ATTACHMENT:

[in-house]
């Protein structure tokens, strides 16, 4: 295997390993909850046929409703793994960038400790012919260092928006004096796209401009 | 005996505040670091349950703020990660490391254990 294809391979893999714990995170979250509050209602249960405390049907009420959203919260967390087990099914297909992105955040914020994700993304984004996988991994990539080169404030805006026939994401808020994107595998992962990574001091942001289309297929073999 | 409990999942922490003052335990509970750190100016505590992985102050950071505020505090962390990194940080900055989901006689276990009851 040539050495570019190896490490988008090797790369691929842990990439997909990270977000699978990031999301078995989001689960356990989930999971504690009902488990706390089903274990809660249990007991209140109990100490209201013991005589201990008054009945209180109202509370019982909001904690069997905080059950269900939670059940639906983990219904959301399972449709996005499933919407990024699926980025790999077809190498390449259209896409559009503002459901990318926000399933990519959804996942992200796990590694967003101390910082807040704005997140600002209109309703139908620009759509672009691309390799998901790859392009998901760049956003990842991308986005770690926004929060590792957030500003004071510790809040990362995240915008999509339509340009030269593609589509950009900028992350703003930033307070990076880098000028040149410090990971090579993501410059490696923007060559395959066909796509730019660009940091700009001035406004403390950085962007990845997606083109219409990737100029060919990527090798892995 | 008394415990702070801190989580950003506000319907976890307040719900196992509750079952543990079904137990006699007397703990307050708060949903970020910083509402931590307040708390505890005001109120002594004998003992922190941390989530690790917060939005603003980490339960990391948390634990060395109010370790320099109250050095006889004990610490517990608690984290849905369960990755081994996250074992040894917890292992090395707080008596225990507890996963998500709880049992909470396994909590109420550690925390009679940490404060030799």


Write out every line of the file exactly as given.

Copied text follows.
[in-house]
């Protein structure tokens, strides 16, 4: 295997390993909850046929409703793994960038400790012919260092928006004096796209401009 | 005996505040670091349950703020990660490391254990 294809391979893999714990995170979250509050209602249960405390049907009420959203919260967390087990099914297909992105955040914020994700993304984004996988991994990539080169404030805006026939994401808020994107595998992962990574001091942001289309297929073999 | 409990999942922490003052335990509970750190100016505590992985102050950071505020505090962390990194940080900055989901006689276990009851 040539050495570019190896490490988008090797790369691929842990990439997909990270977000699978990031999301078995989001689960356990989930999971504690009902488990706390089903274990809660249990007991209140109990100490209201013991005589201990008054009945209180109202509370019982909001904690069997905080059950269900939670059940639906983990219904959301399972449709996005499933919407990024699926980025790999077809190498390449259209896409559009503002459901990318926000399933990519959804996942992200796990590694967003101390910082807040704005997140600002209109309703139908620009759509672009691309390799998901790859392009998901760049956003990842991308986005770690926004929060590792957030500003004071510790809040990362995240915008999509339509340009030269593609589509950009900028992350703003930033307070990076880098000028040149410090990971090579993501410059490696923007060559395959066909796509730019660009940091700009001035406004403390950085962007990845997606083109219409990737100029060919990527090798892995 | 008394415990702070801190989580950003506000319907976890307040719900196992509750079952543990079904137990006699007397703990307050708060949903970020910083509402931590307040708390505890005001109120002594004998003992922190941390989530690790917060939005603003980490339960990391948390634990060395109010370790320099109250050095006889004990610490517990608690984290849905369960990755081994996250074992040894917890292992090395707080008596225990507890996963998500709880049992909470396994909590109420550690925390009679940490404060030799």